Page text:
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HUMAN FACTOR, THE(director: Otto Preminger; screenwriter: from a book by Graham Greene/Tom Stoppard; cinematographer: Mike Malloy; editor: Richard Trevor; music: Richard Logan; cast: Richard Attenborough (Col. John Daintry), Nicol Williamson (Maurice Castle), Joop Doderer (Cornelius Muller), John Gielgud (Brigadier Tomlinson), Derek Jacobi (Arthur Davis), Robert Morley (Doctor Percival), Ann Todd (Castle’s Mother), Iman (Sarah), Imam (Sarah), Richard Vernon (Sir John Hargreaves), Paul Curran (Halliday), Tony Vogel (Connelly), Adrienne Corri (Sylvia), Gary Forbes (Sam); Runtime: 115; United Artists; 1980-UK/USA)
“The last film made by Otto Preminger.”

Reviewed by Dennis Schwartz

The last film made by Otto Preminger is scripted by Tom Stoppard and is an accurate adaptation of Grahan Greene’s novel about loyalty and esponiage, yet it fails to reach any impactful tones as it seems starchy and uninspiring. The film has all the spy details of an intriguing chess game played, but it has no soul. It is only mildly interesting because of its interracial love story and as a comical look at some character quirks given off by the spies. The film itself completely breaks down by the end, as the final scene in Russia is poorly executed and hardly believable. The film ends up with nothing to say about the spy business that isn’t a clich√©. There were a few welcomed moments of sardonic humor, as it portrays the banality of evil through Robert Morley’s grand performance; a good look at loneliness through Richard Attenborough’s keen performance as a divorced man without any friends–he reluctantly takes a stranger to his daughter’s wedding because he has no one else to ask; and, through Nicol Williamson’s solid performance as a white man married to a black woman, who just wants to be a homebody. All other characters were dispatched as cardboard figures, slotted into roles that fit too conveniently into the story and were given no other importance.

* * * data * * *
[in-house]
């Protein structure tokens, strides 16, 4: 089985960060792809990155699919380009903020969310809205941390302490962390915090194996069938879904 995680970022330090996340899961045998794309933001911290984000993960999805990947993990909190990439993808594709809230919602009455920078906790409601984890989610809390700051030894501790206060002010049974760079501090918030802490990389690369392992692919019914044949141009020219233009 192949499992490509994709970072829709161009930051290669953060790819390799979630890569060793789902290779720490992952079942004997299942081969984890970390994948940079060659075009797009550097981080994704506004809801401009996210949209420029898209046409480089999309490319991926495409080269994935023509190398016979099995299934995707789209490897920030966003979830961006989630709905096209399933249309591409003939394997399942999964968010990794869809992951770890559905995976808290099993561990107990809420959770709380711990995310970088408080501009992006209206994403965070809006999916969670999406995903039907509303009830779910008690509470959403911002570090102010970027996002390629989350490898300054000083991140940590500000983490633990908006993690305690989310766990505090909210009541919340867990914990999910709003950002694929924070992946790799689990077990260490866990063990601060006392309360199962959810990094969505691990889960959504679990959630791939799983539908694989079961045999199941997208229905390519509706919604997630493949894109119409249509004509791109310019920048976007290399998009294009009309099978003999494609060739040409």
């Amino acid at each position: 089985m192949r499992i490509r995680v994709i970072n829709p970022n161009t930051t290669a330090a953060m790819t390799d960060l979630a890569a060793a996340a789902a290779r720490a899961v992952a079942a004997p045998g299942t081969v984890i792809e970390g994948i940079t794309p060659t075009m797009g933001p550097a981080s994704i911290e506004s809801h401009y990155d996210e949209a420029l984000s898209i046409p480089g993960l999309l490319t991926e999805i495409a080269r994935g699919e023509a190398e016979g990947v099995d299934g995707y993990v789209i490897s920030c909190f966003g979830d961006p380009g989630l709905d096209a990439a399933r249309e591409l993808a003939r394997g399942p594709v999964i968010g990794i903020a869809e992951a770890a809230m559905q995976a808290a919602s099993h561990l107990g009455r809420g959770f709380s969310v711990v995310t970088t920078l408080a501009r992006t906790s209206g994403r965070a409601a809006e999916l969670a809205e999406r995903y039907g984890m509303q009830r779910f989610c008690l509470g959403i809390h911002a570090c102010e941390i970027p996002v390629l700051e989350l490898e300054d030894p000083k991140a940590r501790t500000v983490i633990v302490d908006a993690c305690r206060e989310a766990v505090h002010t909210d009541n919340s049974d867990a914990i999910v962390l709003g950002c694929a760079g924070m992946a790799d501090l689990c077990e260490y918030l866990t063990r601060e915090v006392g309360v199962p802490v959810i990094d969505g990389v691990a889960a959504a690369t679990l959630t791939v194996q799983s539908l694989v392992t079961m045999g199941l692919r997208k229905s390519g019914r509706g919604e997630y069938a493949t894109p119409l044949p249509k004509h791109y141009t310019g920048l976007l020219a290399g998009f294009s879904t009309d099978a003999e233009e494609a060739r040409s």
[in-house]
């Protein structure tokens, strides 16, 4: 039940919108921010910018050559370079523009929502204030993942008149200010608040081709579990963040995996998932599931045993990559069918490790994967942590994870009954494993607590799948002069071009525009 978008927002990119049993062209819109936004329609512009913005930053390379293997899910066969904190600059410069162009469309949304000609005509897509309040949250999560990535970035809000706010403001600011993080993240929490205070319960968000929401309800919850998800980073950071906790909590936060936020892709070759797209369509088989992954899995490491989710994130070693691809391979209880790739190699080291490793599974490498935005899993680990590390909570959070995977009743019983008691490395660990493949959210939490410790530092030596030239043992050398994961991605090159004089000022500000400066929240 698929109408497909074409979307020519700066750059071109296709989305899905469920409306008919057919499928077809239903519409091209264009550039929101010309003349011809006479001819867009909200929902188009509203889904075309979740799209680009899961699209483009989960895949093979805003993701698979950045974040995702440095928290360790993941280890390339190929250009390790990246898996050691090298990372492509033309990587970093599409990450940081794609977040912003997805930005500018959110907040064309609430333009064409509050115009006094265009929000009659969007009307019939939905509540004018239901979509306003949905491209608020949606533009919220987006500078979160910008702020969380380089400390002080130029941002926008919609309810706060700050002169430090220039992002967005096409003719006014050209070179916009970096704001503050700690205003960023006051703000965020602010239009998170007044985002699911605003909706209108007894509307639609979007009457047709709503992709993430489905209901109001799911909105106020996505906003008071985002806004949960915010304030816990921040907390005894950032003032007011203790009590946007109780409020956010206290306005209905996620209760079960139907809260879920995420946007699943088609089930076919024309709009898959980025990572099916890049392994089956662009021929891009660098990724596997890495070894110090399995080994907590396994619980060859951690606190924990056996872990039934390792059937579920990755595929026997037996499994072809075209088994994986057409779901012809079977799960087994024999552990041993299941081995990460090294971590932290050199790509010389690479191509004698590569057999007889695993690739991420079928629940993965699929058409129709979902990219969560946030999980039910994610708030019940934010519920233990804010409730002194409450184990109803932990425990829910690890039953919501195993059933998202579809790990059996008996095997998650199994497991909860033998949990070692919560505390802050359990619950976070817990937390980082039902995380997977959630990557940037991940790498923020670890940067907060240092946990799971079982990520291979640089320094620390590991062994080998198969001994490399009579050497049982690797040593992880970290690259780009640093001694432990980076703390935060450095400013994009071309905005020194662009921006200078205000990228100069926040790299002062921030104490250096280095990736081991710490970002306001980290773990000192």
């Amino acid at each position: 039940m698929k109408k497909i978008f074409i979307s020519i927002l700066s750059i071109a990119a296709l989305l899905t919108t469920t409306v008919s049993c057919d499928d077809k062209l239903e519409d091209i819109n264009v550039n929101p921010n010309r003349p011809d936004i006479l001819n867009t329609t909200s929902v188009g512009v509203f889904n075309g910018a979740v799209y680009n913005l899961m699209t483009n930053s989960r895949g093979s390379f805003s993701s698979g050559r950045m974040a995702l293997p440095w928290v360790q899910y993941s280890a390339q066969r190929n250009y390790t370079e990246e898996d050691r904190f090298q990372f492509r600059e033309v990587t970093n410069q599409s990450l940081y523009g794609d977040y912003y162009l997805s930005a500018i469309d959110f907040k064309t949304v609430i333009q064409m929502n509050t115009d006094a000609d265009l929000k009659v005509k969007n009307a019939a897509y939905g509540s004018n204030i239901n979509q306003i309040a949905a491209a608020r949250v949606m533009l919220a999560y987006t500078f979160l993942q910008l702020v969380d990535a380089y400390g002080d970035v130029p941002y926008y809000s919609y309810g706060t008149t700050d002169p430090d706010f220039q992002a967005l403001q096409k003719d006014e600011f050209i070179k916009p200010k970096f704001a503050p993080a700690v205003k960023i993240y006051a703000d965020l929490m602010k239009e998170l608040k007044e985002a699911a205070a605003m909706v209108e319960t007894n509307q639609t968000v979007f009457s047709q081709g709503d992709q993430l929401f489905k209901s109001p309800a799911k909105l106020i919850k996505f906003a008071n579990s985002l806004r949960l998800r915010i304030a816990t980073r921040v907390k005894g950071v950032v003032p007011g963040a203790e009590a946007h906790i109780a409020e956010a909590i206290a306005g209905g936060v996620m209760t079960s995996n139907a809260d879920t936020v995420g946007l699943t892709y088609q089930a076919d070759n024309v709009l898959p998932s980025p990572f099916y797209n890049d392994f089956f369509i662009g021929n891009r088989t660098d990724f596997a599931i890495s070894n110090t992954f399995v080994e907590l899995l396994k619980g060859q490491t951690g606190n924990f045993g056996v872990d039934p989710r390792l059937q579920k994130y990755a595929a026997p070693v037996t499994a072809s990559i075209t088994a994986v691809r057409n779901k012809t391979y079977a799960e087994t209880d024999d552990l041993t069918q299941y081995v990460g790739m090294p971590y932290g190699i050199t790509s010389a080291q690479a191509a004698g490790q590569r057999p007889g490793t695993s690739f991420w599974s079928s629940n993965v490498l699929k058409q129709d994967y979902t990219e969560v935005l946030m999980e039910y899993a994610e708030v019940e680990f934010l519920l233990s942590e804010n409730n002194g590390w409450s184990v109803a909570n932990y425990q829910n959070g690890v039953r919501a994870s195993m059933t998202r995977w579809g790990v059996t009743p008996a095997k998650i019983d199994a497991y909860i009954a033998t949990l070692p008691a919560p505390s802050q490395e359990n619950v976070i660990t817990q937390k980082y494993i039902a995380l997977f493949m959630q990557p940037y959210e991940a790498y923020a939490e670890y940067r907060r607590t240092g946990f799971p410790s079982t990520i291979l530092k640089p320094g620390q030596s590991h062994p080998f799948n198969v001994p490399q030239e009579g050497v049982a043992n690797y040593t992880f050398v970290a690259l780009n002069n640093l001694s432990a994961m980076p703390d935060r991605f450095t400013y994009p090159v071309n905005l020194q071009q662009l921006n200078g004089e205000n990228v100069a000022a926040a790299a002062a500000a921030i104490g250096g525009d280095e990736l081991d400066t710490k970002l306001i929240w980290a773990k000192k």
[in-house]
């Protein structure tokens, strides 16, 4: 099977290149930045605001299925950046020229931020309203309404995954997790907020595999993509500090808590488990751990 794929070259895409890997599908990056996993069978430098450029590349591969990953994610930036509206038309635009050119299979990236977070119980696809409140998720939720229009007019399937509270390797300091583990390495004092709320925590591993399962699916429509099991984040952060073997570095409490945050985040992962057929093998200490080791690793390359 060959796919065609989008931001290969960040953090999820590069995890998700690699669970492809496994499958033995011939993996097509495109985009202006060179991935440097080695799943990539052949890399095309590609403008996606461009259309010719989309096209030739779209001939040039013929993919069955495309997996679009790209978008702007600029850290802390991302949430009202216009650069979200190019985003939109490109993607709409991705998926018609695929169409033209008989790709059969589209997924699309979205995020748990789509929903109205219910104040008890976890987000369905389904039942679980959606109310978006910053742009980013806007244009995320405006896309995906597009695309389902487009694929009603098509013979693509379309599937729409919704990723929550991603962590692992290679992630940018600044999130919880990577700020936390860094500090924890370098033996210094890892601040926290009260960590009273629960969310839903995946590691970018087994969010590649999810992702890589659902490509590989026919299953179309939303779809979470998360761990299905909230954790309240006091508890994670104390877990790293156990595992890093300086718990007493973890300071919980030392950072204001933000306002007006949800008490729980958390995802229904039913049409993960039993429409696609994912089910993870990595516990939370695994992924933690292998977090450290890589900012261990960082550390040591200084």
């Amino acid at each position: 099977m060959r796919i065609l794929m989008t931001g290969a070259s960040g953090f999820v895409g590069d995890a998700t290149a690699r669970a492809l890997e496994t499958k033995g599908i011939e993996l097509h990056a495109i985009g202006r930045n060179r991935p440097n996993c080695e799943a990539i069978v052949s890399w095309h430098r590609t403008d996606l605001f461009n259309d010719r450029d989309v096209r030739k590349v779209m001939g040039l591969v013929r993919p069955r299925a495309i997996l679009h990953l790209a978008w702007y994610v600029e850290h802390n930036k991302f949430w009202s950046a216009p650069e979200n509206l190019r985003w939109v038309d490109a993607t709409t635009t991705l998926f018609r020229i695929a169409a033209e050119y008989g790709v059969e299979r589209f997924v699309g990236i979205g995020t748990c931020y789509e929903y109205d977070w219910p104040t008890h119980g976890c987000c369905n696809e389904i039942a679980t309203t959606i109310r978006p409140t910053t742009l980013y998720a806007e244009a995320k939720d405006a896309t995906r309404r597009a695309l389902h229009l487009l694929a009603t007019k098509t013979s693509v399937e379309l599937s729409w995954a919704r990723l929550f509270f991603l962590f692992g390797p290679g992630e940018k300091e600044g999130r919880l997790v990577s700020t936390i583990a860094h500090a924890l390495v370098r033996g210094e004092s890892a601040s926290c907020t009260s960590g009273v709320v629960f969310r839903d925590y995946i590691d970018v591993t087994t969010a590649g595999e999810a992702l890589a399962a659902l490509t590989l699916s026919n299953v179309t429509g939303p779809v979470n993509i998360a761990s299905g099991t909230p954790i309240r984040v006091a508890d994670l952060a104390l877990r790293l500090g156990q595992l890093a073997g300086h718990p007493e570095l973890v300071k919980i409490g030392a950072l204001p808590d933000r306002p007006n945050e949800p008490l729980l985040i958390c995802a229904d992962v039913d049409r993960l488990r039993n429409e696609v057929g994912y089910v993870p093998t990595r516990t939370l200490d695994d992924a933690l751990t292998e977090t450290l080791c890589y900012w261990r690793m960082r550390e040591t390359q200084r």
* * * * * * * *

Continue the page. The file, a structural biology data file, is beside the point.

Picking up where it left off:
In a London Foreign Office, two lowly desk spies, the senior Maurice Castle (Williamson) and the younger licentious bachelor Arthur Davis (Jacobi), work well together despite their different personalities. Castle is married to a black South African woman, Sarah (Iman), whom he met while stationed in Africa. She has a black 7-year-old son from her former boyfriend who died in an accident. He’s conservative, thrifty, a stay at home type, and has a very dull personality. Davis is women hungry, a spendthrift, and is a leftist who votes for the Labor Party programs.

Through the office head, word comes that a Russian defector mentioned there is a ‘mole’ in the Foreign Office. The new security man, Colonel Daintry (Attenborough), quizzes the men and believes the leaks can be attributed to the men taking their briefcases out of the office. The consensus among the administrators is that Davis is doing the leaking because of all the foibles in his personality. The agency doctor, Dr. Percival (Morley), plants false info to trap Davis and decides to inject him with a chemical that will bring on a fatal liver disease to eliminate the suspected mole without any adverse publicity.

When a South African official, Muller (Doderer), visits Britain and Castle is asked to accompany him, bad memories come back to him about the racist he is now asked to entertain. In flashback we see how Castle was introduced to Sarah by a Communist lawyer, Connelly, and when he was prevented from being with Sarah because of the Apartheid laws, Connelly helped smuggle her out to England. He has worked for the last seven years for the Commies, even though he’s not a Communist or a believer in their cause. He does it only to pay Connelly back, as he passes on minor economic info to him.

Muller is now working on a secret project called Uncle Remus, which has his segregationist government allied with America and Great Britain against the Russians. The hope is that Russia does not get a foothold in Africa. When Castle tries to rethink what he is doing, alarmed at what might happen to Davis–it’s too late and his secure life falls apart. In Moscow, his world is further crushed when he realizes that both Connelly and Russia betrayed him.

It remains a well-crafted but rather tedious effort, with only the sparkling performances from its outstanding cast giving the film some spark.


Dennis Schwartz: “Ozus’ World Movie Reviews”